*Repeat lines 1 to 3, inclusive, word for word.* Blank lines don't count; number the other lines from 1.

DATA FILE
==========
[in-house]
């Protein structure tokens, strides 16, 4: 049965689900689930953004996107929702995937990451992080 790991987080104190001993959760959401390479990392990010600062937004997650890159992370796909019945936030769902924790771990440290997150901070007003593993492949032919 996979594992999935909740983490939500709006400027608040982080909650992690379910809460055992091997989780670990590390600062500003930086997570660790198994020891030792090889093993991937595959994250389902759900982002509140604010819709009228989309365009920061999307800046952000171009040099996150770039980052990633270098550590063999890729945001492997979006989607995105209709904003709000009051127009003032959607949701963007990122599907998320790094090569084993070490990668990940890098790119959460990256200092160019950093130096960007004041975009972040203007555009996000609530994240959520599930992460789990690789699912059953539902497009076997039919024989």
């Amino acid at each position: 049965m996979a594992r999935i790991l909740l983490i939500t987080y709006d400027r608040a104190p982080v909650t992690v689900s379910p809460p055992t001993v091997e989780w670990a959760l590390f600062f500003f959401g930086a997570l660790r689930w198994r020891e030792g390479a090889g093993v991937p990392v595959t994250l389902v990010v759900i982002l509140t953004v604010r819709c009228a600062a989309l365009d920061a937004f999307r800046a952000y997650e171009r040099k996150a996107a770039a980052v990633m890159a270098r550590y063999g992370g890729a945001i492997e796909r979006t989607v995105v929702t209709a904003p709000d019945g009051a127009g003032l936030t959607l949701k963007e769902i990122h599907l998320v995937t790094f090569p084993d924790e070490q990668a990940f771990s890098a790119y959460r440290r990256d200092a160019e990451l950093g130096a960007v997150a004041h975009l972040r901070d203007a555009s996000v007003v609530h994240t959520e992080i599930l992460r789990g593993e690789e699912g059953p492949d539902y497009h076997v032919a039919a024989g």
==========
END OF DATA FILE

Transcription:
[in-house]
């Protein structure tokens, strides 16, 4: 049965689900689930953004996107929702995937990451992080 790991987080104190001993959760959401390479990392990010600062937004997650890159992370796909019945936030769902924790771990440290997150901070007003593993492949032919 996979594992999935909740983490939500709006400027608040982080909650992690379910809460055992091997989780670990590390600062500003930086997570660790198994020891030792090889093993991937595959994250389902759900982002509140604010819709009228989309365009920061999307800046952000171009040099996150770039980052990633270098550590063999890729945001492997979006989607995105209709904003709000009051127009003032959607949701963007990122599907998320790094090569084993070490990668990940890098790119959460990256200092160019950093130096960007004041975009972040203007555009996000609530994240959520599930992460789990690789699912059953539902497009076997039919024989």
């Amino acid at each position: 049965m996979a594992r999935i790991l909740l983490i939500t987080y709006d400027r608040a104190p982080v909650t992690v689900s379910p809460p055992t001993v091997e989780w670990a959760l590390f600062f500003f959401g930086a997570l660790r689930w198994r020891e030792g390479a090889g093993v991937p990392v595959t994250l389902v990010v759900i982002l509140t953004v604010r819709c009228a600062a989309l365009d920061a937004f999307r800046a952000y997650e171009r040099k996150a996107a770039a980052v990633m890159a270098r550590y063999g992370g890729a945001i492997e796909r979006t989607v995105v929702t209709a904003p709000d019945g009051a127009g003032l936030t959607l949701k963007e769902i990122h599907l998320v995937t790094f090569p084993d924790e070490q990668a990940f771990s890098a790119y959460r440290r990256d200092a160019e990451l950093g130096a960007v997150a004041h975009l972040r901070d203007a555009s996000v007003v609530h994240t959520e992080i599930l992460r789990g593993e690789e699912g059953p492949d539902y497009h076997v032919a039919a024989g």